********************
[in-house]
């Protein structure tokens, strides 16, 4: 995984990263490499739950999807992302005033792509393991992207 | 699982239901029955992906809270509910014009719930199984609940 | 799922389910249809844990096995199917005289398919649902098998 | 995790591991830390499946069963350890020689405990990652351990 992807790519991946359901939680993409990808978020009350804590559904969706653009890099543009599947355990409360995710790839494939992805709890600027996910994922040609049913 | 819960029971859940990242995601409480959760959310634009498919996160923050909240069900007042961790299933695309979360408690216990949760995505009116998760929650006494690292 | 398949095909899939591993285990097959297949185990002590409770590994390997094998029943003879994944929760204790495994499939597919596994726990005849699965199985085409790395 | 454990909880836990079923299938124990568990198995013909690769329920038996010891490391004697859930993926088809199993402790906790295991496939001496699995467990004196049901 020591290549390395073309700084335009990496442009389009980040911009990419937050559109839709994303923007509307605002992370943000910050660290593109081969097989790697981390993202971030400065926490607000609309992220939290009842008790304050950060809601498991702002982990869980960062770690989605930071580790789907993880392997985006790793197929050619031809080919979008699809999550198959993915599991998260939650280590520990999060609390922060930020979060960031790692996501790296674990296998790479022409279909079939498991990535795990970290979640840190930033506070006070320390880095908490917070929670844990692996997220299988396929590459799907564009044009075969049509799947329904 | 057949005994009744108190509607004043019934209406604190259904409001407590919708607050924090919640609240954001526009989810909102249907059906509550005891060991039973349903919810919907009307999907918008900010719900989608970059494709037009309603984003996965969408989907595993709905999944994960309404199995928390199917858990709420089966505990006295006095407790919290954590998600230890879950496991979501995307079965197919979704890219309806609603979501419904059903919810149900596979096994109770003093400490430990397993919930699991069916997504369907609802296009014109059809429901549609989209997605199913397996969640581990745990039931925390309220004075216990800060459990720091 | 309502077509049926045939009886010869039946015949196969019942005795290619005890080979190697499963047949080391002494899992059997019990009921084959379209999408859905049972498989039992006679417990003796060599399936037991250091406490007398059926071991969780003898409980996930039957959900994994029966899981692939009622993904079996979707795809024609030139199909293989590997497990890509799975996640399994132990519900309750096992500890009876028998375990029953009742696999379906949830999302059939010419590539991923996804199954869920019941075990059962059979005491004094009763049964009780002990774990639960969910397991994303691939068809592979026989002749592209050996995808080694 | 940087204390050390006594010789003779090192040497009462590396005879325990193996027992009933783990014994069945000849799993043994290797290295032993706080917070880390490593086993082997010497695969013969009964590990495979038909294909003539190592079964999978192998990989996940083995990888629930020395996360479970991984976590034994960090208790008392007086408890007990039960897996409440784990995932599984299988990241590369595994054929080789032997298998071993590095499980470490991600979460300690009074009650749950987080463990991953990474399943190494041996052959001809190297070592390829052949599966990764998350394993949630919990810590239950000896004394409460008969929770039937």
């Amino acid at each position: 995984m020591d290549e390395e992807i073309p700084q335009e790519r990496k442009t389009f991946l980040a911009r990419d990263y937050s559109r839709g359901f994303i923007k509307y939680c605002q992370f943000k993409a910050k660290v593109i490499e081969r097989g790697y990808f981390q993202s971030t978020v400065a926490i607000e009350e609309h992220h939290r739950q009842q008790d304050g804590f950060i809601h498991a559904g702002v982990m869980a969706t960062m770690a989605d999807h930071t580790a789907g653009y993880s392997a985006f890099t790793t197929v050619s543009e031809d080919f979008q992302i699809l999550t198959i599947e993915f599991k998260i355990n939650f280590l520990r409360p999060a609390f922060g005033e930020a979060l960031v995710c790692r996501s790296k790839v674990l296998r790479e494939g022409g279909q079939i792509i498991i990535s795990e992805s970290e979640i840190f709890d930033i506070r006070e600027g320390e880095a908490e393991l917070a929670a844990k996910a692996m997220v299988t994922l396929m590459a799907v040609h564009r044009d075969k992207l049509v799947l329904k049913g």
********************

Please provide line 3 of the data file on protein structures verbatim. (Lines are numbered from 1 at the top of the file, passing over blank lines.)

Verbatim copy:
């Amino acid at each position: 995984m020591d290549e390395e992807i073309p700084q335009e790519r990496k442009t389009f991946l980040a911009r990419d990263y937050s559109r839709g359901f994303i923007k509307y939680c605002q992370f943000k993409a910050k660290v593109i490499e081969r097989g790697y990808f981390q993202s971030t978020v400065a926490i607000e009350e609309h992220h939290r739950q009842q008790d304050g804590f950060i809601h498991a559904g702002v982990m869980a969706t960062m770690a989605d999807h930071t580790a789907g653009y993880s392997a985006f890099t790793t197929v050619s543009e031809d080919f979008q992302i699809l999550t198959i599947e993915f599991k998260i355990n939650f280590l520990r409360p999060a609390f922060g005033e930020a979060l960031v995710c790692r996501s790296k790839v674990l296998r790479e494939g022409g279909q079939i792509i498991i990535s795990e992805s970290e979640i840190f709890d930033i506070r006070e600027g320390e880095a908490e393991l917070a929670a844990k996910a692996m997220v299988t994922l396929m590459a799907v040609h564009r044009d075969k992207l049509v799947l329904k049913g």